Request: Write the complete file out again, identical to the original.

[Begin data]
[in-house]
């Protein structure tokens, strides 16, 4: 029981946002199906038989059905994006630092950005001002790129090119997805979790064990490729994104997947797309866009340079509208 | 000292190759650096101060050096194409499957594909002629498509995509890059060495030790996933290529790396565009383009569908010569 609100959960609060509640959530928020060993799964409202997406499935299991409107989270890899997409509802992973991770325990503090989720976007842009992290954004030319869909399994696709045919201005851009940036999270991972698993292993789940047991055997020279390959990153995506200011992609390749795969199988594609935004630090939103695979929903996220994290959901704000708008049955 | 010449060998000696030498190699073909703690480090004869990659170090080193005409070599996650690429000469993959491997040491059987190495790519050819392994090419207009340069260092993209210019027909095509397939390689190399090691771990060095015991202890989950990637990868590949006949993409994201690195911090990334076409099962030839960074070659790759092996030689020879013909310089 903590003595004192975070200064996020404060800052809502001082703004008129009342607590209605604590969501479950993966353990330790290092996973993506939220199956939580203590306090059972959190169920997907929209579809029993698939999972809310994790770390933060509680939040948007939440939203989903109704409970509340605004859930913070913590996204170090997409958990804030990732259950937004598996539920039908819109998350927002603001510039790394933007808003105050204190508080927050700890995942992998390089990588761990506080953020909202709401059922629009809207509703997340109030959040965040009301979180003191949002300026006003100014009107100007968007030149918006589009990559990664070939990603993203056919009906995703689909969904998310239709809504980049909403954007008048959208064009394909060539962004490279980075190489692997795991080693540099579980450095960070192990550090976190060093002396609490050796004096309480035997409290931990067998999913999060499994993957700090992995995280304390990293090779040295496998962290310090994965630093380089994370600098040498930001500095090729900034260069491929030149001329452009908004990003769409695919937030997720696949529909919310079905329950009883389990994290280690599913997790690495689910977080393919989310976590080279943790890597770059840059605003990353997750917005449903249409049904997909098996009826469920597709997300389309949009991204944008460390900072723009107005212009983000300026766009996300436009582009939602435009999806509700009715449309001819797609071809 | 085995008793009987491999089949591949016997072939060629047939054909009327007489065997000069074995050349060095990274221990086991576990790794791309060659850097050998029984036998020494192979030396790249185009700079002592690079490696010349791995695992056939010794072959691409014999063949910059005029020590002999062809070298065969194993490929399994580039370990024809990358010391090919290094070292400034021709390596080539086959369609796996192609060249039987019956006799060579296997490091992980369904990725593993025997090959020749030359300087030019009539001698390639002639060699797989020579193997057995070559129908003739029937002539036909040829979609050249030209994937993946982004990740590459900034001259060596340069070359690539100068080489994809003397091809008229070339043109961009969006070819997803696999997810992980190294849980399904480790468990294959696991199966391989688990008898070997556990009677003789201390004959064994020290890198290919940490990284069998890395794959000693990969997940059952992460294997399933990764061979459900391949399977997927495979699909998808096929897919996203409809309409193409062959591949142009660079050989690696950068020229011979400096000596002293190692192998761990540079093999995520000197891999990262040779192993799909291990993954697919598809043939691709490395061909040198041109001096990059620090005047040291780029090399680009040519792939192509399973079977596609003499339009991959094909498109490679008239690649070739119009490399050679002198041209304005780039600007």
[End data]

[in-house]
């Protein structure tokens, strides 16, 4: 029981946002199906038989059905994006630092950005001002790129090119997805979790064990490729994104997947797309866009340079509208 | 000292190759650096101060050096194409499957594909002629498509995509890059060495030790996933290529790396565009383009569908010569 609100959960609060509640959530928020060993799964409202997406499935299991409107989270890899997409509802992973991770325990503090989720976007842009992290954004030319869909399994696709045919201005851009940036999270991972698993292993789940047991055997020279390959990153995506200011992609390749795969199988594609935004630090939103695979929903996220994290959901704000708008049955 | 010449060998000696030498190699073909703690480090004869990659170090080193005409070599996650690429000469993959491997040491059987190495790519050819392994090419207009340069260092993209210019027909095509397939390689190399090691771990060095015991202890989950990637990868590949006949993409994201690195911090990334076409099962030839960074070659790759092996030689020879013909310089 903590003595004192975070200064996020404060800052809502001082703004008129009342607590209605604590969501479950993966353990330790290092996973993506939220199956939580203590306090059972959190169920997907929209579809029993698939999972809310994790770390933060509680939040948007939440939203989903109704409970509340605004859930913070913590996204170090997409958990804030990732259950937004598996539920039908819109998350927002603001510039790394933007808003105050204190508080927050700890995942992998390089990588761990506080953020909202709401059922629009809207509703997340109030959040965040009301979180003191949002300026006003100014009107100007968007030149918006589009990559990664070939990603993203056919009906995703689909969904998310239709809504980049909403954007008048959208064009394909060539962004490279980075190489692997795991080693540099579980450095960070192990550090976190060093002396609490050796004096309480035997409290931990067998999913999060499994993957700090992995995280304390990293090779040295496998962290310090994965630093380089994370600098040498930001500095090729900034260069491929030149001329452009908004990003769409695919937030997720696949529909919310079905329950009883389990994290280690599913997790690495689910977080393919989310976590080279943790890597770059840059605003990353997750917005449903249409049904997909098996009826469920597709997300389309949009991204944008460390900072723009107005212009983000300026766009996300436009582009939602435009999806509700009715449309001819797609071809 | 085995008793009987491999089949591949016997072939060629047939054909009327007489065997000069074995050349060095990274221990086991576990790794791309060659850097050998029984036998020494192979030396790249185009700079002592690079490696010349791995695992056939010794072959691409014999063949910059005029020590002999062809070298065969194993490929399994580039370990024809990358010391090919290094070292400034021709390596080539086959369609796996192609060249039987019956006799060579296997490091992980369904990725593993025997090959020749030359300087030019009539001698390639002639060699797989020579193997057995070559129908003739029937002539036909040829979609050249030209994937993946982004990740590459900034001259060596340069070359690539100068080489994809003397091809008229070339043109961009969006070819997803696999997810992980190294849980399904480790468990294959696991199966391989688990008898070997556990009677003789201390004959064994020290890198290919940490990284069998890395794959000693990969997940059952992460294997399933990764061979459900391949399977997927495979699909998808096929897919996203409809309409193409062959591949142009660079050989690696950068020229011979400096000596002293190692192998761990540079093999995520000197891999990262040779192993799909291990993954697919598809043939691709490395061909040198041109001096990059620090005047040291780029090399680009040519792939192509399973079977596609003499339009991959094909498109490679008239690649070739119009490399050679002198041209304005780039600007």